Written by Amber
The absence of a written history has meant that the ancient story of the Romani people is still a mystery, however there are theories. One theory is that of linguistic evidence (the language that the Romani people use), this theory suggests that the Romani people are descendants of the Rajasthani people, that emigrated from India towards the northwest in the 11th century but this evidence is not proven as language alone can’t be used to determine a people’s origin.
Another theory dating to the 16th Century suggests the Romani people, also known as the Roma, were called “Gypsies”, and were believed to have originated from Egypt.
When the Romani people arrived in Europe in the 1300s, many Europeans believed because of their dark skin colour and unusual dialect that they were the advanced troops of an Ottoman invasion. This would probably account for why the Romani people did not settle in a permanent settlement but chose to move remain on the move. Gradually, their wandering developed into a way of life.
The ancient story of the Romani people indicates that as a people on the move, the opportunity for these people to build libraries, attend school and to learn to read and write were very limited and for most non-existent.
There is a similarity to the ancient Greeks whom have also maintained an oral tradition, in which poets and singers tell of the Romani lifestyle and culture. Bronislawa Wajs born 17th August 1908, is one of the greatest Romani poets of the 20th century. Bronislawa Wajs was known as Papusza which translated in Romani language means doll.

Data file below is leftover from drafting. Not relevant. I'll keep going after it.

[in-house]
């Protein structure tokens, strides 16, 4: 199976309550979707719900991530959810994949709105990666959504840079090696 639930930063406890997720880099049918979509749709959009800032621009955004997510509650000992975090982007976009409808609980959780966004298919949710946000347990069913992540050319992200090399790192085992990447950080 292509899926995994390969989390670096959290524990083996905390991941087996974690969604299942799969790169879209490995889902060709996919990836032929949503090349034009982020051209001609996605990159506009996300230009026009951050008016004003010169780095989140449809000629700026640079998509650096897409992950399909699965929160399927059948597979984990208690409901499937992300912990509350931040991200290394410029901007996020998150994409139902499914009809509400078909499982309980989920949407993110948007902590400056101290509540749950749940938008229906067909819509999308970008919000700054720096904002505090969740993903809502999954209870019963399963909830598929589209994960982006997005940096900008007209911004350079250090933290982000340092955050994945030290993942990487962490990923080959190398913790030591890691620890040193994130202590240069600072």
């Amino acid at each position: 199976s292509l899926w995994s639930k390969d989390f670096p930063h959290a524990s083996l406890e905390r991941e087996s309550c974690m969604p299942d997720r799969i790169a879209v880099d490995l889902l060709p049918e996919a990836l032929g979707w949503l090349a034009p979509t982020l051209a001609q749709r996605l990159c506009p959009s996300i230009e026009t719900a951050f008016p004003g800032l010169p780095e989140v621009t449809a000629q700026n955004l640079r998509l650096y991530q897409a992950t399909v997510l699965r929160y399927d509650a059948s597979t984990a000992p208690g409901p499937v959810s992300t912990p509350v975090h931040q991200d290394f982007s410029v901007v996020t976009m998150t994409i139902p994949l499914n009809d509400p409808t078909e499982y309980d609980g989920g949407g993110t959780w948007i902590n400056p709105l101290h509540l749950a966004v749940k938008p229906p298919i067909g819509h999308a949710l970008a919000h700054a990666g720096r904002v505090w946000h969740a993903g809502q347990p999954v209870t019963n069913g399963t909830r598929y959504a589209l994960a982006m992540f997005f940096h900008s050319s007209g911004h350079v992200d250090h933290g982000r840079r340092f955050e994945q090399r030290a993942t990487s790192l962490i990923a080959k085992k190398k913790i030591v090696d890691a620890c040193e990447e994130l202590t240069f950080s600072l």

Papusza grew up in the 1920s she lived a nomadic lifestyle with her family in Poland. She learnt to read and write from the Polish villagers she would steal Chickens for. She was married in a traditional ceremony at 15 to a much older and revered harpist named Dionizy Wajs, her marriage was not a happy one, so she found happiness in her poetry and songs.
Her amazing gifts to the world were her ballads – long poems which were partly sung and partly recited. She used Romani improvisational storytelling to help her compose, Papusza focused mainly on the hard life of the Roma, travelling the “lungo drom” this translates as the endless journey with no final destination.
With more than 30 collections to her name, Papusza was a source of strength and hope for the Roma during the war. Her works were published by Julian Tuwim, Jerzy Ficowski, and others.
Written by Amber
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